Book and PDF Reading:
Stanza: This PDF and e-book reader is no frills but just as competent and this is my primary reader for reading pretty much anything on my iPad. The brightness adjustment and text size deems this an anytime-of-the-day app. It handles any ebook format, including comic-book formats like CBR and DiVU. Add books through iTunes or browse the built-in library of public domain works.
Bookman: For all those comic book buffs and readers who like detailed imagery in their PDF files, Stanza just misses the cut. Bookman has a much faster PDF rendering machine, meaning it has a quicker load time, it also creates thumbnails of pages so navigating a PDF file is made much easier. If you prefer to use Apple’s own iBooks reader, you can always use these tools to make your own iBooks to read and view them with that.
Kindle: If you prefer to do your e-book shopping over Amazon or you already own a Kindle then the Kindle App is just for you. The books selection is much broader than Apple’s own iBooks, as they’ve been in the business quite some time, but if you want to broaden your horizons even further then why not use the Barnes and Noble App too. If you want books for your kids, the Barnes and Noble Nook for Kids might have just what you need.
A peculiar little eBook app that stocks 1.9 million books (or at least claims to) that tries to turn reading into a sort of game, with achievements, Facebook sharing, a personal dashboard and a page full of statistics. The books here aren’t just ancient classics, there is a wide range from children’s books to reference books. You can even set up a daily newspaper delivery of your Instapaper clippings. It’s rather enjoyable so I’d say give it a go.
Drawing and Photo Apps
Draw for iPad: Draw for iPad offers a very nice interface for the kids, with its crayon and paper look it is very familiar and you can draw cooperatively with your kids via Bluetooth, along with playing games like tic-tac-toe and other built-in games. Your kids can save their digital masterpieces for eternity or you can tack your iPad up on the fridge (Don’t actually do this).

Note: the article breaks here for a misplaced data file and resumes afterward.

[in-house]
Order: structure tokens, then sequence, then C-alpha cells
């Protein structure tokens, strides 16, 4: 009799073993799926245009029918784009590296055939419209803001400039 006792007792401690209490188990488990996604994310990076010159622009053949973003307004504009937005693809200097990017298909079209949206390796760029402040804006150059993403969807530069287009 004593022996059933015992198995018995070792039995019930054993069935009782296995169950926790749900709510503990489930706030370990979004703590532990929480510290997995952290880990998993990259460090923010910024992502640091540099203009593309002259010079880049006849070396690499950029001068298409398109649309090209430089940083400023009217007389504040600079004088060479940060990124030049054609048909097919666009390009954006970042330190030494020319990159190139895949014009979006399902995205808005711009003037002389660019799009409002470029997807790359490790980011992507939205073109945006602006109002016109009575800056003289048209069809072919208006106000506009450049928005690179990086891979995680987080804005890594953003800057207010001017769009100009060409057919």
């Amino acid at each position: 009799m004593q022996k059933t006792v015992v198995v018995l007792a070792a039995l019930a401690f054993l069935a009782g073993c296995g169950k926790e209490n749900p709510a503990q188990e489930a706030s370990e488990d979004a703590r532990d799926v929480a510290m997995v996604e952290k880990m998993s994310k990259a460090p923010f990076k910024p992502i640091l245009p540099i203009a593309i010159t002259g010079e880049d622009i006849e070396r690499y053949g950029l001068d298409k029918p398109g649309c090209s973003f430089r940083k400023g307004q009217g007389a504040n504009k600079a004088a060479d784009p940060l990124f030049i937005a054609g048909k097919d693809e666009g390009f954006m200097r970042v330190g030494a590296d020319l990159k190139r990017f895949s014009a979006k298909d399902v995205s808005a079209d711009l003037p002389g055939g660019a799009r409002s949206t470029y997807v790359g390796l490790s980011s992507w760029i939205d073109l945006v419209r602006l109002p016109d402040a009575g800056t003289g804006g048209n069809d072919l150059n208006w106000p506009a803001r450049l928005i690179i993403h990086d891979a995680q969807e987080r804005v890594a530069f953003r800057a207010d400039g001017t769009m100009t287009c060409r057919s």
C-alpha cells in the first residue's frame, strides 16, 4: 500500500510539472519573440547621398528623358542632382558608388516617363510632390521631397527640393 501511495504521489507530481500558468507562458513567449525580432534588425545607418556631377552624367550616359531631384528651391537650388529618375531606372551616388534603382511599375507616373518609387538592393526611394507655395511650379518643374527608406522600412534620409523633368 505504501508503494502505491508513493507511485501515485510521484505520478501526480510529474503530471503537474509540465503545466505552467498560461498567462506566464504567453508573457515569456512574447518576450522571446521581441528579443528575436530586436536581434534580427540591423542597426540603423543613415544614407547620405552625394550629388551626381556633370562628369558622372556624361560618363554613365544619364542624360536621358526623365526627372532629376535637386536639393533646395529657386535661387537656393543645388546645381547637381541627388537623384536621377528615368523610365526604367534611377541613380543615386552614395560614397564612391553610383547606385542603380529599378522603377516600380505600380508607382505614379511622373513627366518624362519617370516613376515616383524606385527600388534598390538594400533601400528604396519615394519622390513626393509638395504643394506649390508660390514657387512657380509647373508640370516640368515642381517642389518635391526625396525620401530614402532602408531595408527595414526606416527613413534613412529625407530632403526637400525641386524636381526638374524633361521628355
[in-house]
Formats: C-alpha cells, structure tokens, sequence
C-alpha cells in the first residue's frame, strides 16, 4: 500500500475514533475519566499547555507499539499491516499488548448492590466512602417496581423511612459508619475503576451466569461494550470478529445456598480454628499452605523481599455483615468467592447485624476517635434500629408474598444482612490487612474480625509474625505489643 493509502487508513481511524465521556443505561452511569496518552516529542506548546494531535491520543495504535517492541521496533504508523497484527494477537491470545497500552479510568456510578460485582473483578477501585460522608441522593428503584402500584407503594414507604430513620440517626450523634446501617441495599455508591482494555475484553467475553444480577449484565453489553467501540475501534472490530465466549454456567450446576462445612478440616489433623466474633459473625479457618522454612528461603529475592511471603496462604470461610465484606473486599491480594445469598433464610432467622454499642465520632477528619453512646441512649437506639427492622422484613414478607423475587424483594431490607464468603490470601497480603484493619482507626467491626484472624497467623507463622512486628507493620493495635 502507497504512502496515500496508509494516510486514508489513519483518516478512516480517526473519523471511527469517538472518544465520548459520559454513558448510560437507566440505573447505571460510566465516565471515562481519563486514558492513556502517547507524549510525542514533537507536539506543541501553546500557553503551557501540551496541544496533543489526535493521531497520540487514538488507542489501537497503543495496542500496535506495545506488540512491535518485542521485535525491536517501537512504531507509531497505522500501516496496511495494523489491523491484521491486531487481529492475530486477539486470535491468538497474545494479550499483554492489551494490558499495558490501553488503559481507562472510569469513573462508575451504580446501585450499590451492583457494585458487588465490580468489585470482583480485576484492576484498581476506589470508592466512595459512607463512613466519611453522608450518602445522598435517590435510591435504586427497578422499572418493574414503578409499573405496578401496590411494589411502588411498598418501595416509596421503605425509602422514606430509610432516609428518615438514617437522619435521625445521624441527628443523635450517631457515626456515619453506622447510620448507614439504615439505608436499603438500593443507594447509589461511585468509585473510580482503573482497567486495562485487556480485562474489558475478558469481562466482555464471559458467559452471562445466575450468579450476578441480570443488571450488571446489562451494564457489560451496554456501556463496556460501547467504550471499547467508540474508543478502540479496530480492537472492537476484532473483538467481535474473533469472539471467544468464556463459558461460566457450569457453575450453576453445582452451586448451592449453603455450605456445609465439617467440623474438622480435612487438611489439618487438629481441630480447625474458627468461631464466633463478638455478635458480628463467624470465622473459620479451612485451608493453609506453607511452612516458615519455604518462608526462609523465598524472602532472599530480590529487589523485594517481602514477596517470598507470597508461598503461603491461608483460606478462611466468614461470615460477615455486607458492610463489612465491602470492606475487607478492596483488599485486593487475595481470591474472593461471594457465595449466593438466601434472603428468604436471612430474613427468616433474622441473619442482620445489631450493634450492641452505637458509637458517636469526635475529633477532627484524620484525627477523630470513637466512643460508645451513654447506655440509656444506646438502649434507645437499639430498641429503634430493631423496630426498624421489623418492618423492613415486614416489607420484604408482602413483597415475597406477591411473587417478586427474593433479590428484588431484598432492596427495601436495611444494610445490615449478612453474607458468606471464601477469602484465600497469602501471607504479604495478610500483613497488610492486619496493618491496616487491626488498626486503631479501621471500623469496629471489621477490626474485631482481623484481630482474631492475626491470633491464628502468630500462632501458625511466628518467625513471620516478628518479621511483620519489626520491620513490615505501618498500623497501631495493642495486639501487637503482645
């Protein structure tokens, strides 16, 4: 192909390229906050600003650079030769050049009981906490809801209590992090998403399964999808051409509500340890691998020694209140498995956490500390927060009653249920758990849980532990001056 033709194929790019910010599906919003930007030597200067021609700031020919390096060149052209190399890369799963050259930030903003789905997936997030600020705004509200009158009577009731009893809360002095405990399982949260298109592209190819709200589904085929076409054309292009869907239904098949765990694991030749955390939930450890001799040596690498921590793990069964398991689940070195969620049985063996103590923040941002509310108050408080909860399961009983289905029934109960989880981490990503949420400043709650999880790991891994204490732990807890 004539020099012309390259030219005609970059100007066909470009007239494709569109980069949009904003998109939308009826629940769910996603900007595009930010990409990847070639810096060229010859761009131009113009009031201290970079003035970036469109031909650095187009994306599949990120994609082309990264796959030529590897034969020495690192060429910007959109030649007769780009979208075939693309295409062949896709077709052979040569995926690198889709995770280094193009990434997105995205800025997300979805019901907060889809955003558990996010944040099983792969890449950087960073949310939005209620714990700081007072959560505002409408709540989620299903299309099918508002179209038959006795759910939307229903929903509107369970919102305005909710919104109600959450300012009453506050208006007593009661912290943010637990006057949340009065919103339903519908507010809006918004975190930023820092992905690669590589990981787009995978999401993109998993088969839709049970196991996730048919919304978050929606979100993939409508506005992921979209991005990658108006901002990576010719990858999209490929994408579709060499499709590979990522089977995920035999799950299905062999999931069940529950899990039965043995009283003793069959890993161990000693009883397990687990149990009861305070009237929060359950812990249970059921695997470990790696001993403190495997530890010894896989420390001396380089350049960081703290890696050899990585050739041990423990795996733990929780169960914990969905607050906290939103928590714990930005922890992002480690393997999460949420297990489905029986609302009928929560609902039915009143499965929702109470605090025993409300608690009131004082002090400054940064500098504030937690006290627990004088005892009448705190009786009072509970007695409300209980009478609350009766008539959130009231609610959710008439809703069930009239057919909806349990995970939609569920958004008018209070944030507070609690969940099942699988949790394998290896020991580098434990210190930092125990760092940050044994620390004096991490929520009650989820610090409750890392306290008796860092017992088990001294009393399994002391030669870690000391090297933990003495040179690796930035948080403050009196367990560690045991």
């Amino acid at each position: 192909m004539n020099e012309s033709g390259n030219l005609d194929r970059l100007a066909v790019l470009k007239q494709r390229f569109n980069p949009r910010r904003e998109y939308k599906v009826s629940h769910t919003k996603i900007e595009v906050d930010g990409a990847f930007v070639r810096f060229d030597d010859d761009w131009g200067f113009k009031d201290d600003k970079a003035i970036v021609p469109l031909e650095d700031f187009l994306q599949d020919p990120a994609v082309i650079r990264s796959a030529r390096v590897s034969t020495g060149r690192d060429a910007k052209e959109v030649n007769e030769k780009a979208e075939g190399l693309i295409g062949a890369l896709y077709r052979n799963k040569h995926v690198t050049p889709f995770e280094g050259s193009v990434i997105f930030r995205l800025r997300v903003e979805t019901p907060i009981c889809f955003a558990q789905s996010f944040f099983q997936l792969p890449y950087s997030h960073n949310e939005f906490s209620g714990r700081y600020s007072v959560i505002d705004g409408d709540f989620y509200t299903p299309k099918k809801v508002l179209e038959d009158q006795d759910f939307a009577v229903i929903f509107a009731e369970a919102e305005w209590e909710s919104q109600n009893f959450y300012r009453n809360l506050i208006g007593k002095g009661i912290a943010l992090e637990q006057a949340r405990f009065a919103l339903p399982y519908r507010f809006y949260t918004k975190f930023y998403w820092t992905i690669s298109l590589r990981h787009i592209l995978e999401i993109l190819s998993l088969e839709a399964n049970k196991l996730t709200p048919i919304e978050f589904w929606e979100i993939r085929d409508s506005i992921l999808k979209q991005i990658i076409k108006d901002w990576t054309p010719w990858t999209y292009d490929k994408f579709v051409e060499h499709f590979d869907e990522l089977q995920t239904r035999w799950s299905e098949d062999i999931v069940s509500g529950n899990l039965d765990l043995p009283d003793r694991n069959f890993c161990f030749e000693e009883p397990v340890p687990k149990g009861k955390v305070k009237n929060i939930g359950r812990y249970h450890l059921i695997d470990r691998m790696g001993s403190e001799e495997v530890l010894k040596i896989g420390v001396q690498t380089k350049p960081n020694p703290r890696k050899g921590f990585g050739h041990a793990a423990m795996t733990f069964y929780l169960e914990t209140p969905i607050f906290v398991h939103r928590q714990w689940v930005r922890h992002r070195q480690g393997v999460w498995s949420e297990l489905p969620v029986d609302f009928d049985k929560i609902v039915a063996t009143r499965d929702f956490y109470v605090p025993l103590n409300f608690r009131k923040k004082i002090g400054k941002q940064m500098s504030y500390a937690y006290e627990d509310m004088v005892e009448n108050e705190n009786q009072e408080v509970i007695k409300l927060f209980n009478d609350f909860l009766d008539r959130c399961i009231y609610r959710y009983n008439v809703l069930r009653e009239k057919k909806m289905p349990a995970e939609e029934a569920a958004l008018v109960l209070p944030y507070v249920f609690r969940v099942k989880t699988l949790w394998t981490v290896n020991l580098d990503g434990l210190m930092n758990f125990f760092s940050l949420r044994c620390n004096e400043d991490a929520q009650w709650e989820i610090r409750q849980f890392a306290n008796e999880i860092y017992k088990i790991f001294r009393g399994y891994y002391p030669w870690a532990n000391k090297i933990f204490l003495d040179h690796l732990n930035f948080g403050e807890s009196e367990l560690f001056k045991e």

Adobe Ideas: The free version of this app is limited to one layer but is still the ultimate sketching tool for adults. Anything you sketch is automatically vectorized, so zooming doesn’t have to mean losing definition any more. It’s really good for those among us who have shaky fingers (i.e. Me) because it removes any imperfection when it renders each stroke- meaning any one of us can become an artist. I use this to sketch up logo ideas and just about anything that makes its way into my right brain but you might actually put it to use. You can save your visual delicacies or email them as a PDF.
Adobe Photoshop Express:
Ah, finally it has made its way to the iPad. Everyone’s favorite photo editor is here and in the best way possible. It stocks a bunch of basic editing tools and fantastic effects making it the best photo editor offered on the iPad. I commend Adobe for making it free so here’s a big thank you!
Photobucket: Since there’s no free way of getting Flickr on the iPad…yet, I would say that Photobucket is the next best thing. If you’re already happy with Photobucket then this is perfect for you as the app incorporates all key elements of Photobucket; Showcasing featured photography or just letting you do your own thing and searching for images and viewing in slideshow mode. It has adult content so there is a 17 rating on this one.